Saturday, January 8, 2011

End slavery, protect rights of migrant workers

Malaysia is the largest receiving country of migrants within Asean and one of the biggest for transborder recruitment of workers in Asia. Almost one out of every three workers in the country is a migrant worker. In spit of political leaders stating over and over that we will not continue to rely on migrant workers, the truth is the number of workers has increased and the demand for migrant workers is growing.
Last week, the deputy prime minister in his address to KIMMA, a political party assured them that the government will approve the recruitment of 45,000 workers from India for the Indian Muslim restaurants.
The service sector through the retailers association in Sabah has called for the government to stop deportation of workers from Sabah. Yes we will continue to rely more and more on migrant labour and it is a myth to believe it will be otherwise. In fact, it is migrants who provide us the economic security today.
December 18 is International Migrant's Day where the world and the United Nations recognise the contribution of migrants to a country's development. But where does Malaysia stand in this recognition?
Two Amnesty International reports released this year, 'Trapped' and 'Blow to Humanity' reveal the exploitative and violent nature in the treatment of migrant workers to the point of using whipping as a tool of torture for control of migrants.
Tenaganita's experience during the last three years reveals the treatment of migrants to be equivalent to a form of modern day slavery supported by an oppressive policy framework that denies access to justice and redress.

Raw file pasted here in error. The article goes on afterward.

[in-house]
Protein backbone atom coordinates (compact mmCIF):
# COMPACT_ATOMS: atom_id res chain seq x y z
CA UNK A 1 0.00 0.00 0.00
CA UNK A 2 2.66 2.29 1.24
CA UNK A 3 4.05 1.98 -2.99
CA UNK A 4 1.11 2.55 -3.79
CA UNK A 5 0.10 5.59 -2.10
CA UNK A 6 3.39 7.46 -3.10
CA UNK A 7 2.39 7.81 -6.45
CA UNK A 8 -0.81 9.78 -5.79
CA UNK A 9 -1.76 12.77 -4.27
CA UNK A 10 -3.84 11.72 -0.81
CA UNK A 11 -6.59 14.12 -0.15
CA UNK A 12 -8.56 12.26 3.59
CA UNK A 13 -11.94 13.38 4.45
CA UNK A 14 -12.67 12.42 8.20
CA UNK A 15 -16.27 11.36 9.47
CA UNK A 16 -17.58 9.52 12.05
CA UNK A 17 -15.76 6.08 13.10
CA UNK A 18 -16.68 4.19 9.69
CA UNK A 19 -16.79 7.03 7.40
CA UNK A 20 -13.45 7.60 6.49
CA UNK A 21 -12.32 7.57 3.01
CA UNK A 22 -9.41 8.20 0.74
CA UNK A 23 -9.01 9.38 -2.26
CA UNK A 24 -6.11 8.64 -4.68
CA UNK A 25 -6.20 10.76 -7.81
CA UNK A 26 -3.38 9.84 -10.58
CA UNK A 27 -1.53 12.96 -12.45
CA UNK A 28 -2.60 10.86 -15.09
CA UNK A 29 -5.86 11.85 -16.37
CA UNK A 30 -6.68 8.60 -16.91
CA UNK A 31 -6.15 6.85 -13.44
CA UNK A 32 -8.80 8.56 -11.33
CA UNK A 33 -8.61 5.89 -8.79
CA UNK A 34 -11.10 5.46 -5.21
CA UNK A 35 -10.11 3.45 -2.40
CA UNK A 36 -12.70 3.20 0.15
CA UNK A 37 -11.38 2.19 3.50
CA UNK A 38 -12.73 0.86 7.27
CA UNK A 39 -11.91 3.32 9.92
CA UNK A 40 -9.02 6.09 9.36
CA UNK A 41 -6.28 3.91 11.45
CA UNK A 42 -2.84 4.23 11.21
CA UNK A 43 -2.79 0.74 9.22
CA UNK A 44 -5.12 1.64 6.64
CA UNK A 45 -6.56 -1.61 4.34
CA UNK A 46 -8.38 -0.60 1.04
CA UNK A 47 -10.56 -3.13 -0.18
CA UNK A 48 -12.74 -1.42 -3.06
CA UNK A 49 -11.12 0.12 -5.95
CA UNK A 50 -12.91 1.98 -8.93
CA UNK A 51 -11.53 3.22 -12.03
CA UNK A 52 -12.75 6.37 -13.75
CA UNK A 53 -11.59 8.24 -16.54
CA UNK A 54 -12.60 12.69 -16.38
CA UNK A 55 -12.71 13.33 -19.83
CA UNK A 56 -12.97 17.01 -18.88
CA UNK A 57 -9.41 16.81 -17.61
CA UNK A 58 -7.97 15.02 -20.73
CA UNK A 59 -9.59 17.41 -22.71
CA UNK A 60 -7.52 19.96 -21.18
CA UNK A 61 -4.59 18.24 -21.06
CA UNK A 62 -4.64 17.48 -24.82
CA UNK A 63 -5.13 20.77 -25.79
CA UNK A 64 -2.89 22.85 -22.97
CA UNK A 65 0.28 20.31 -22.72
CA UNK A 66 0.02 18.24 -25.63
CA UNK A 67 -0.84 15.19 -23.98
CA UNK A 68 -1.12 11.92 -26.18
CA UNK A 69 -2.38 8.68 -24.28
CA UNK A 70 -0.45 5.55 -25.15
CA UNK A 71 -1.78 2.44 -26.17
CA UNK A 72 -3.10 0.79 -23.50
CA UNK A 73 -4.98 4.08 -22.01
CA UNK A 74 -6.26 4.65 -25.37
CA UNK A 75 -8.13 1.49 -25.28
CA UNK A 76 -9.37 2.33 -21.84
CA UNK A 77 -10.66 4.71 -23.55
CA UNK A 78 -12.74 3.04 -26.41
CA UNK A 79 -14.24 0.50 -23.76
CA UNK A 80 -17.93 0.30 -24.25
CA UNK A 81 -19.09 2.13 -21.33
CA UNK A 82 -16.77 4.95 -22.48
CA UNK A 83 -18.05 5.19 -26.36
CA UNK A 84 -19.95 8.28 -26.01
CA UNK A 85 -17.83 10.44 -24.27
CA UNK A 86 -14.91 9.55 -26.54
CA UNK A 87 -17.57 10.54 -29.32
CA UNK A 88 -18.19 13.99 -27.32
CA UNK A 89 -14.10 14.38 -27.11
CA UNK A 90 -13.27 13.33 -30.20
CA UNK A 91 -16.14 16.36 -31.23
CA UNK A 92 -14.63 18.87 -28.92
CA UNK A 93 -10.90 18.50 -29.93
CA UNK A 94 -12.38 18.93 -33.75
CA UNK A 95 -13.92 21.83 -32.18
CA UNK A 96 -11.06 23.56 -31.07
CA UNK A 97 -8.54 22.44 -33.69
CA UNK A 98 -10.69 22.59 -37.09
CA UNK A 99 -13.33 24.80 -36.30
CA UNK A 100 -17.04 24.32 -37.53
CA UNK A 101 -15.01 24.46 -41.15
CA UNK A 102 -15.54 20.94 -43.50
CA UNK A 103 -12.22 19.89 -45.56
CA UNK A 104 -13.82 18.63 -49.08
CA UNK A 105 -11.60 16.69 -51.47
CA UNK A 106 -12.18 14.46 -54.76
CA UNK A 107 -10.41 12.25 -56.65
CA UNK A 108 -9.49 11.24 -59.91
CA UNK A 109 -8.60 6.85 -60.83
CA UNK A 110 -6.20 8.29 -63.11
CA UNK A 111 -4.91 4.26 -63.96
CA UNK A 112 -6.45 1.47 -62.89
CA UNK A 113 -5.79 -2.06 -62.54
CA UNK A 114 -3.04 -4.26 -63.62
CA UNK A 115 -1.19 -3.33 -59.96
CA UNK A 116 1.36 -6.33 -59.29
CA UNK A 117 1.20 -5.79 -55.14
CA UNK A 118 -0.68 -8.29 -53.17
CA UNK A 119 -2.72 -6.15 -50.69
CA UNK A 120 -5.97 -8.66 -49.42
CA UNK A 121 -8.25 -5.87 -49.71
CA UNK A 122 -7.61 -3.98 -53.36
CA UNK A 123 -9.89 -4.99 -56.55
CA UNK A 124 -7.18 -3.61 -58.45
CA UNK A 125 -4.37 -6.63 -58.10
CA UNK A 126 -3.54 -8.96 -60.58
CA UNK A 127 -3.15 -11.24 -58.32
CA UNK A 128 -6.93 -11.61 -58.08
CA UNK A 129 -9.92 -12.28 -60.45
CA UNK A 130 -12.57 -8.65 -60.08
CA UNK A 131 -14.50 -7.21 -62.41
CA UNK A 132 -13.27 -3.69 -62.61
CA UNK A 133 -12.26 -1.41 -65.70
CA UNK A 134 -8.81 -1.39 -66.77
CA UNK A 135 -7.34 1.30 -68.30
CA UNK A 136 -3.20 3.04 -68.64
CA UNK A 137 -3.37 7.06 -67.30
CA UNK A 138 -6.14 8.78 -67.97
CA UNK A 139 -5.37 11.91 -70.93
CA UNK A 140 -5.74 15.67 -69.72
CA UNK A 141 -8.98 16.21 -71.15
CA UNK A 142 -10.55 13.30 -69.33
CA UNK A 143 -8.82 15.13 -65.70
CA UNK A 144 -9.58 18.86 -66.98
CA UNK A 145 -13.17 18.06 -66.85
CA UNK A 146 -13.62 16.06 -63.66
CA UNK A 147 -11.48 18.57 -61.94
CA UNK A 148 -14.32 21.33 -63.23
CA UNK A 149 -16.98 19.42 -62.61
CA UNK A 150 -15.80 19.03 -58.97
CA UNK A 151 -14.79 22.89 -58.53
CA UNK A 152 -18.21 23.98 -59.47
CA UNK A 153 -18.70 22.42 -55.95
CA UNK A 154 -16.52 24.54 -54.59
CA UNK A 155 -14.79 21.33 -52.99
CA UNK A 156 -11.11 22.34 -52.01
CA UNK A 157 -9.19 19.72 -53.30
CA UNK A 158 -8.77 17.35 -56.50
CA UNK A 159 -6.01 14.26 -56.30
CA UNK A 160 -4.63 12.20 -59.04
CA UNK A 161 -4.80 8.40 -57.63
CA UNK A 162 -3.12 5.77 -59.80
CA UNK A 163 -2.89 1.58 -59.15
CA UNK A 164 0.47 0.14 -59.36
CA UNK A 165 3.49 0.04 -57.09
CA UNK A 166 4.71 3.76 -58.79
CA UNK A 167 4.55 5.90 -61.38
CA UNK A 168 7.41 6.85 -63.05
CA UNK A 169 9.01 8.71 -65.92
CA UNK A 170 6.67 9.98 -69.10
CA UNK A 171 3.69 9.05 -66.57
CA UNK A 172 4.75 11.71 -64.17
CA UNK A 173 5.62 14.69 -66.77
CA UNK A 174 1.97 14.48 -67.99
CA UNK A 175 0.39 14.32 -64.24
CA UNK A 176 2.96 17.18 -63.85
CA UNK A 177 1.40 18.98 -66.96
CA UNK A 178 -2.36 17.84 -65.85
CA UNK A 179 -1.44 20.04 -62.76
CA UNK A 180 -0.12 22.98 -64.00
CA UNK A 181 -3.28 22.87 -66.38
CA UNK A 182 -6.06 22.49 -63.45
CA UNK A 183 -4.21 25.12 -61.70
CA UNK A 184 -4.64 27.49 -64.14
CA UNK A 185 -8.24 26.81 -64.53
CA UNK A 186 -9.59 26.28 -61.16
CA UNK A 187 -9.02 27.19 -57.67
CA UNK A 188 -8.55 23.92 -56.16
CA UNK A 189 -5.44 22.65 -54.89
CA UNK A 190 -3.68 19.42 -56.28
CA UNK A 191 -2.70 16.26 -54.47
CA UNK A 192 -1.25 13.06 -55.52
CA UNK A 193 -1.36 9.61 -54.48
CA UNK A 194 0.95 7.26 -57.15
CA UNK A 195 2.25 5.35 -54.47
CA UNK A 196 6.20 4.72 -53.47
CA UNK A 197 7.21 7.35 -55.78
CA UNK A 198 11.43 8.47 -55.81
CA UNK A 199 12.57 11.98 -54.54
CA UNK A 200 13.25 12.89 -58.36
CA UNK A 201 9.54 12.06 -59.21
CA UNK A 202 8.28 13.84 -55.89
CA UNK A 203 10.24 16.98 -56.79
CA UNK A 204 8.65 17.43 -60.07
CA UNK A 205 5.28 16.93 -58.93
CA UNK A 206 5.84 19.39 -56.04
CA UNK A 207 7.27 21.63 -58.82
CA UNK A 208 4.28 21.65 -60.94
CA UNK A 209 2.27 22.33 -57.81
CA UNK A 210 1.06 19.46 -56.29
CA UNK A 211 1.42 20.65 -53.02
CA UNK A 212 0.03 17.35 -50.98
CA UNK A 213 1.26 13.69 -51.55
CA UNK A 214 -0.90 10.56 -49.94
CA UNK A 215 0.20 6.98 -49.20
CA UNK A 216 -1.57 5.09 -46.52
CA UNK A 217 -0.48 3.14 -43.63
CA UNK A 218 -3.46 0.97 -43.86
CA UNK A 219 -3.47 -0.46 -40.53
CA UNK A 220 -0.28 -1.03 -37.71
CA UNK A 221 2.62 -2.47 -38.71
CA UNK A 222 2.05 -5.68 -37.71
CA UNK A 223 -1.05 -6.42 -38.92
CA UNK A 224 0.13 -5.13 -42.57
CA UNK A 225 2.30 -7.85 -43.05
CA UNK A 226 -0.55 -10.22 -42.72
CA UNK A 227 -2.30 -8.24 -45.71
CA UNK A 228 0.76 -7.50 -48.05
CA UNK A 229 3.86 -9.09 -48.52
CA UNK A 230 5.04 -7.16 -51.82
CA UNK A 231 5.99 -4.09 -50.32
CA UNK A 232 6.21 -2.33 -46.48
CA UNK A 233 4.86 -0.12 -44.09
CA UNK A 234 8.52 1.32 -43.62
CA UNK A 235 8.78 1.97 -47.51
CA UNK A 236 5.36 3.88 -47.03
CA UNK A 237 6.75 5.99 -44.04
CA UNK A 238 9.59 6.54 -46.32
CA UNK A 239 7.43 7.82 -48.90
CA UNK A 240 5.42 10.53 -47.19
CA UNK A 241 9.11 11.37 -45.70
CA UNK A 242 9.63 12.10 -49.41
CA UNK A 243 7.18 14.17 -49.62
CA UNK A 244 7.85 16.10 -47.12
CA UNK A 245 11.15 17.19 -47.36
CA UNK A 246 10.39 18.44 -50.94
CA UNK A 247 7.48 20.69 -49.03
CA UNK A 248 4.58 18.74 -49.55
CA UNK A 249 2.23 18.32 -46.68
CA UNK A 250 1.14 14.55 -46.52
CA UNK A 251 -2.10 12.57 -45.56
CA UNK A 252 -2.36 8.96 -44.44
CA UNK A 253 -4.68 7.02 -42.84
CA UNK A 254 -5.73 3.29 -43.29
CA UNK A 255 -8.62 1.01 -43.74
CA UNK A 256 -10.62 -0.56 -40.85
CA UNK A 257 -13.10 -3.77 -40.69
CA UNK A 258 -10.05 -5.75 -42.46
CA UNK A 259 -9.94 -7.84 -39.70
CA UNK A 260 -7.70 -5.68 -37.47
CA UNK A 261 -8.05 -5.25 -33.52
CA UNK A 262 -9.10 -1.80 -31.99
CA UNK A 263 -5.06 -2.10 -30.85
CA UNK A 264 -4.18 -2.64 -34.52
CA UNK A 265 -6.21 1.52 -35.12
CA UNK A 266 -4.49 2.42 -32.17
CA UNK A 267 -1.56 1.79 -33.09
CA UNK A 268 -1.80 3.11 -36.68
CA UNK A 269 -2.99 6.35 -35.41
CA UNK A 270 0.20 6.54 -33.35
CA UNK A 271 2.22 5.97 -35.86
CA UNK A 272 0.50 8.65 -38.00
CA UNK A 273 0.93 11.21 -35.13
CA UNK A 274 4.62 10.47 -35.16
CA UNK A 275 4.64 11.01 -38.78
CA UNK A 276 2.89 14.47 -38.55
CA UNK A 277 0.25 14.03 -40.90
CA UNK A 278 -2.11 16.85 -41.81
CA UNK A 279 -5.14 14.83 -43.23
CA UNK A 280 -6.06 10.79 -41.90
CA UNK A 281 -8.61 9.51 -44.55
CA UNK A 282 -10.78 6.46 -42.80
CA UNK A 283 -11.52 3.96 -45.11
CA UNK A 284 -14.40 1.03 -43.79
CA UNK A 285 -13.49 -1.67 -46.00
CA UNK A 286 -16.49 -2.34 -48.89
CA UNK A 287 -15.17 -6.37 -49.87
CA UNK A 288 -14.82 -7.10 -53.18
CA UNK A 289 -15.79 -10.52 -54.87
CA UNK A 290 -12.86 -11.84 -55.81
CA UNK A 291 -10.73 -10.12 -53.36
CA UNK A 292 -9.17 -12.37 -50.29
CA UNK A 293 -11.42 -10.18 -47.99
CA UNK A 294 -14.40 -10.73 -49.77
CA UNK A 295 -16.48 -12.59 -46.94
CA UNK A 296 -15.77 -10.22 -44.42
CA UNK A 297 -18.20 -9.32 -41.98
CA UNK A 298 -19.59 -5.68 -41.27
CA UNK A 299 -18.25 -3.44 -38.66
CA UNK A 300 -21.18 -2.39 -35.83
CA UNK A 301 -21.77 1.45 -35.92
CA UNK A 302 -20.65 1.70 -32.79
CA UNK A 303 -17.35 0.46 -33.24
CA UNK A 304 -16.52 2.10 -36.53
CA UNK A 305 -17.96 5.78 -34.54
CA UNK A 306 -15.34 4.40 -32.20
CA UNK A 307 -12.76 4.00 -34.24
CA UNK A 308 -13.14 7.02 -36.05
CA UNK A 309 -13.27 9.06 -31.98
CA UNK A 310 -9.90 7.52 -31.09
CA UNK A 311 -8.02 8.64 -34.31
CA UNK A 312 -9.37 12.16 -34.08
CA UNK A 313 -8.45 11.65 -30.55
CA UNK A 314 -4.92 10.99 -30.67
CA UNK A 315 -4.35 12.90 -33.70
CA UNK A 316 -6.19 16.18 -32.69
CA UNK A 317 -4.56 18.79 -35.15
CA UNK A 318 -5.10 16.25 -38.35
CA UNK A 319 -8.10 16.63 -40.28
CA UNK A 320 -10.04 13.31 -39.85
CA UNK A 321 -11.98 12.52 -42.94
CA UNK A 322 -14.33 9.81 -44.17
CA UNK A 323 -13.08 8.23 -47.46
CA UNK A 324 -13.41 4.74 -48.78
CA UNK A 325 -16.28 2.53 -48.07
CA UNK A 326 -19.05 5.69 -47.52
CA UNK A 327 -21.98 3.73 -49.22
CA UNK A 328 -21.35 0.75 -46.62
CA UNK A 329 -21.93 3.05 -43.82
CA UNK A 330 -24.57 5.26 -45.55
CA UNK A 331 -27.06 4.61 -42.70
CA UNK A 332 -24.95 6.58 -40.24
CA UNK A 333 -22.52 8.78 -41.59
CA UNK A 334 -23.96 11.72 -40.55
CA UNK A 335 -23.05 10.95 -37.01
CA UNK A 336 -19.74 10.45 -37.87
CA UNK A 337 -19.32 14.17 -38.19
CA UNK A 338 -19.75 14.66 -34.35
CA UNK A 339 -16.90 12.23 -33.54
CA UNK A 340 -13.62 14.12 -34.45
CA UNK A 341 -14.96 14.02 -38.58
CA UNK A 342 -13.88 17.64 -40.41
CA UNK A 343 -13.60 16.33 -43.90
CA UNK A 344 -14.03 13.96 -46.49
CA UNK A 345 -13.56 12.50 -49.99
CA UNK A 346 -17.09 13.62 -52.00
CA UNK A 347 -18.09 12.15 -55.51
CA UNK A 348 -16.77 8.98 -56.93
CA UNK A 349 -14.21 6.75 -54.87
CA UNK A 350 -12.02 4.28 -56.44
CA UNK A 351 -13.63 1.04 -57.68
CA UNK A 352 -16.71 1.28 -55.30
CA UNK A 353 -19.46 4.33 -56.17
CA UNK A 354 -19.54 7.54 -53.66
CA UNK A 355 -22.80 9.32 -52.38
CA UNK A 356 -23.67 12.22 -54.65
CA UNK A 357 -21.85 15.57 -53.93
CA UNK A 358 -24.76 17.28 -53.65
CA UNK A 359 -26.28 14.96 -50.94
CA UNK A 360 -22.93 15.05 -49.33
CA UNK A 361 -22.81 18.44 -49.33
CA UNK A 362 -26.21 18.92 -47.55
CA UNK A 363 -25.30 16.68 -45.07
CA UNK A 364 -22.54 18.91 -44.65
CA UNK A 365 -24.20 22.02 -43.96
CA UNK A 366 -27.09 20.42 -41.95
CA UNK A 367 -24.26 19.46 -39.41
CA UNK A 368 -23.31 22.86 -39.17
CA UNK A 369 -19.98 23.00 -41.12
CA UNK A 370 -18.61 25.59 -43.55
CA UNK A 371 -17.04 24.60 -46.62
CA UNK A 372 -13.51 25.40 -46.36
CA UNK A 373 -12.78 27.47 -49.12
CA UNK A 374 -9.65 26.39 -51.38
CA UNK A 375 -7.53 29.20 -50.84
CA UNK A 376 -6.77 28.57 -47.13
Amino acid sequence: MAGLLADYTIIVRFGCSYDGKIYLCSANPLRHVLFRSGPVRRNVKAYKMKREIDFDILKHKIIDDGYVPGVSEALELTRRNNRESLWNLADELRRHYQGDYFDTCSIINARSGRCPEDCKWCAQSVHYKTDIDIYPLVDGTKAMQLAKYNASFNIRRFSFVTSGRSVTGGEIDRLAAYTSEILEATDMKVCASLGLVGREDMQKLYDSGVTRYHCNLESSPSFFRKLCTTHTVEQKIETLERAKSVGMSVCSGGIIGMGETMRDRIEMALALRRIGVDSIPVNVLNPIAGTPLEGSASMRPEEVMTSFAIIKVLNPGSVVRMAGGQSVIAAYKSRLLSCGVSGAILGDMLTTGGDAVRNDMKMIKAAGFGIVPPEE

The organisation through its work in case management between the years 2008 - 2010 handled complaints from a total of 7,083 migrant workers. Out of these migrants, 6,001 workers were recruited and placed under outsourcing companies.
All of the migrant workers' passports were held by the employer or the outsourcing company, thereby controlling the movement of the migrant worker. Out of this total, 6,772 workers did not have any work to do and thus cheated by the agent and the outsourcing companies. This form of rights violation reveals over-recruitment of workers and approval of work permits without proper scrutiny and verification of work demand in the country.
It is equally alarming that the cases reveal that 5,260 workers had not received any wages for the work they had done and the work permits of 1,028 workers were not renewed. This non-renewal of work permit makes the migrant worker undocumented and thus open to arrest, detention, whipping an deportation. Over 900 workers have complained that violence was used when they asked for wages or brought up a problem like health to their employer or agent.

Gov't blind or complicit?

The above statistics should be an alarm bell for the government to wake up to the serious human rights violations of migrant workers. But the government agencies, in particular, the Immigration department, the Police and the Labour Department have denied the workers their right to redress.
Less than 10 percent of the workers could get back some wages and return. 90 percent of the workers were forced to return due to fear of arrest, unable to sustain themselves or were arrested and deported.
All the workers whose passports were held by the employer or the recruitment agency made police reports but no investigations were done although it was an offence to hold the passport of another person under the Passports Act. No employer nor recruitment agency have been punished under this Act.
The Immigration department has a policy where the worker can renew his special pass for three months only and if his case is yet to be settled, he has to leave the country, and return when the court case resumes under his own expenses. Many of the workers did not even have the passport to get a special visa. Their employers had immediately cancelled the work permit when the worker left the workplace to lodge a complaint against the employer.